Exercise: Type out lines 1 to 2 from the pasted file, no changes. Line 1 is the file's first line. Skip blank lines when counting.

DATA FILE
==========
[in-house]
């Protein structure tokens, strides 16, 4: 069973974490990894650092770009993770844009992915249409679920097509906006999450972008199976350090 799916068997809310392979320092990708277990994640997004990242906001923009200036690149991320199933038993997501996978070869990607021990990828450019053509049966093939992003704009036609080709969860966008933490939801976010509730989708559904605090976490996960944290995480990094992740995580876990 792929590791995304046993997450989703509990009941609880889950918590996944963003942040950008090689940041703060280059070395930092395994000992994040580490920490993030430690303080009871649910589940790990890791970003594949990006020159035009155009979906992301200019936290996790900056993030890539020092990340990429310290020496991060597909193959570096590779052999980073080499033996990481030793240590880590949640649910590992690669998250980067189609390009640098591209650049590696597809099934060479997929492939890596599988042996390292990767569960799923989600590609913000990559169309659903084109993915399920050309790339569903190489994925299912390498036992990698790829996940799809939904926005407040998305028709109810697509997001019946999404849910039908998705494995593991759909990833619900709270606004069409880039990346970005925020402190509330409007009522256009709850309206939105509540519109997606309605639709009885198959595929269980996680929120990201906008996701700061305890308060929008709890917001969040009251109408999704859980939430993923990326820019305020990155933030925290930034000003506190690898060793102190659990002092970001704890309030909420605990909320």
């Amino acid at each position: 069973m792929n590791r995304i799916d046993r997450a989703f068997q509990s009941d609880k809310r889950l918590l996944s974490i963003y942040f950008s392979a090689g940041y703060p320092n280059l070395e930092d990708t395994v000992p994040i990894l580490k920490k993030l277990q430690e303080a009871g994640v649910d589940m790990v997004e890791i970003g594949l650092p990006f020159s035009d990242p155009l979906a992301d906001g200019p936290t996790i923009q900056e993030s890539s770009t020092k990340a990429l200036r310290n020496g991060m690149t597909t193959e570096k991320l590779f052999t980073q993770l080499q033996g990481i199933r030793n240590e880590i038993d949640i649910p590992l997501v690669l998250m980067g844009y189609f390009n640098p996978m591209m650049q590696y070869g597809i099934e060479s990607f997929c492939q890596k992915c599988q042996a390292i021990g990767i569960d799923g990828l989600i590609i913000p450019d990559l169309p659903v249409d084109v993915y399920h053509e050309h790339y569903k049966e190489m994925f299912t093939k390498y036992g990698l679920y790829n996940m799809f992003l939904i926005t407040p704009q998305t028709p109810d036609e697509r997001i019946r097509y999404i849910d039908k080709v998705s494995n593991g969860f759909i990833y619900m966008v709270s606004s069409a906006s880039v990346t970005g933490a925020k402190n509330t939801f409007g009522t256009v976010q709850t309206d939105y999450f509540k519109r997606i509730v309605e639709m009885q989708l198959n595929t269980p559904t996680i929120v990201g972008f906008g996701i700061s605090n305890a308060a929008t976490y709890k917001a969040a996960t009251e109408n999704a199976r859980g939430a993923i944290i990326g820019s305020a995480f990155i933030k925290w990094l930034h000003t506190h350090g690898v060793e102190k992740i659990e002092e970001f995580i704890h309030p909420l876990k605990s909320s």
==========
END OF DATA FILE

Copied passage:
[in-house]
């Protein structure tokens, strides 16, 4: 069973974490990894650092770009993770844009992915249409679920097509906006999450972008199976350090 799916068997809310392979320092990708277990994640997004990242906001923009200036690149991320199933038993997501996978070869990607021990990828450019053509049966093939992003704009036609080709969860966008933490939801976010509730989708559904605090976490996960944290995480990094992740995580876990 792929590791995304046993997450989703509990009941609880889950918590996944963003942040950008090689940041703060280059070395930092395994000992994040580490920490993030430690303080009871649910589940790990890791970003594949990006020159035009155009979906992301200019936290996790900056993030890539020092990340990429310290020496991060597909193959570096590779052999980073080499033996990481030793240590880590949640649910590992690669998250980067189609390009640098591209650049590696597809099934060479997929492939890596599988042996390292990767569960799923989600590609913000990559169309659903084109993915399920050309790339569903190489994925299912390498036992990698790829996940799809939904926005407040998305028709109810697509997001019946999404849910039908998705494995593991759909990833619900709270606004069409880039990346970005925020402190509330409007009522256009709850309206939105509540519109997606309605639709009885198959595929269980996680929120990201906008996701700061305890308060929008709890917001969040009251109408999704859980939430993923990326820019305020990155933030925290930034000003506190690898060793102190659990002092970001704890309030909420605990909320």